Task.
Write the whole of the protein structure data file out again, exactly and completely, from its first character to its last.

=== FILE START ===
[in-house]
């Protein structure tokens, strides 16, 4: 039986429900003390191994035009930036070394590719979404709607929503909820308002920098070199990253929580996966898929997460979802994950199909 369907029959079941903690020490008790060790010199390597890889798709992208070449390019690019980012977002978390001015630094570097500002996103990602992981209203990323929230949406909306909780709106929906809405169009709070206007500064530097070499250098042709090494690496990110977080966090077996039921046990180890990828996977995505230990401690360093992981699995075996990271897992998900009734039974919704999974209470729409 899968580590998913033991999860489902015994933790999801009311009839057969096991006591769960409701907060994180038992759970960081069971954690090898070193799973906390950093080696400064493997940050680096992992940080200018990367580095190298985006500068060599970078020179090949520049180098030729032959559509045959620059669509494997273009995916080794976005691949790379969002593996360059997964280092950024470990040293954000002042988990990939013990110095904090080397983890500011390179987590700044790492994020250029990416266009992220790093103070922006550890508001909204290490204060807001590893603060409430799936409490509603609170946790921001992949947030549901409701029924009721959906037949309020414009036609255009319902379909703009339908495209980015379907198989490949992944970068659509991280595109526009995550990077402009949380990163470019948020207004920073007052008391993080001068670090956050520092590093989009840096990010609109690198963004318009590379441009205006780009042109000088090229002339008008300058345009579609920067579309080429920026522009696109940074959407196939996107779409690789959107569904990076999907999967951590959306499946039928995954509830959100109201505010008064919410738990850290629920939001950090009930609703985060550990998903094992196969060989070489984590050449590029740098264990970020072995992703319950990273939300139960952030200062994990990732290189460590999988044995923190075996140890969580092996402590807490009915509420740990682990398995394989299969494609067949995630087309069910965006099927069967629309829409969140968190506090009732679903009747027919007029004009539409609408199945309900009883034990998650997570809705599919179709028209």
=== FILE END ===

[in-house]
């Protein structure tokens, strides 16, 4: 039986429900003390191994035009930036070394590719979404709607929503909820308002920098070199990253929580996966898929997460979802994950199909 369907029959079941903690020490008790060790010199390597890889798709992208070449390019690019980012977002978390001015630094570097500002996103990602992981209203990323929230949406909306909780709106929906809405169009709070206007500064530097070499250098042709090494690496990110977080966090077996039921046990180890990828996977995505230990401690360093992981699995075996990271897992998900009734039974919704999974209470729409 899968580590998913033991999860489902015994933790999801009311009839057969096991006591769960409701907060994180038992759970960081069971954690090898070193799973906390950093080696400064493997940050680096992992940080200018990367580095190298985006500068060599970078020179090949520049180098030729032959559509045959620059669509494997273009995916080794976005691949790379969002593996360059997964280092950024470990040293954000002042988990990939013990110095904090080397983890500011390179987590700044790492994020250029990416266009992220790093103070922006550890508001909204290490204060807001590893603060409430799936409490509603609170946790921001992949947030549901409701029924009721959906037949309020414009036609255009319902379909703009339908495209980015379907198989490949992944970068659509991280595109526009995550990077402009949380990163470019948020207004920073007052008391993080001068670090956050520092590093989009840096990010609109690198963004318009590379441009205006780009042109000088090229002339008008300058345009579609920067579309080429920026522009696109940074959407196939996107779409690789959107569904990076999907999967951590959306499946039928995954509830959100109201505010008064919410738990850290629920939001950090009930609703985060550990998903094992196969060989070489984590050449590029740098264990970020072995992703319950990273939300139960952030200062994990990732290189460590999988044995923190075996140890969580092996402590807490009915509420740990682990398995394989299969494609067949995630087309069910965006099927069967629309829409969140968190506090009732679903009747027919007029004009539409609408199945309900009883034990998650997570809705599919179709028209």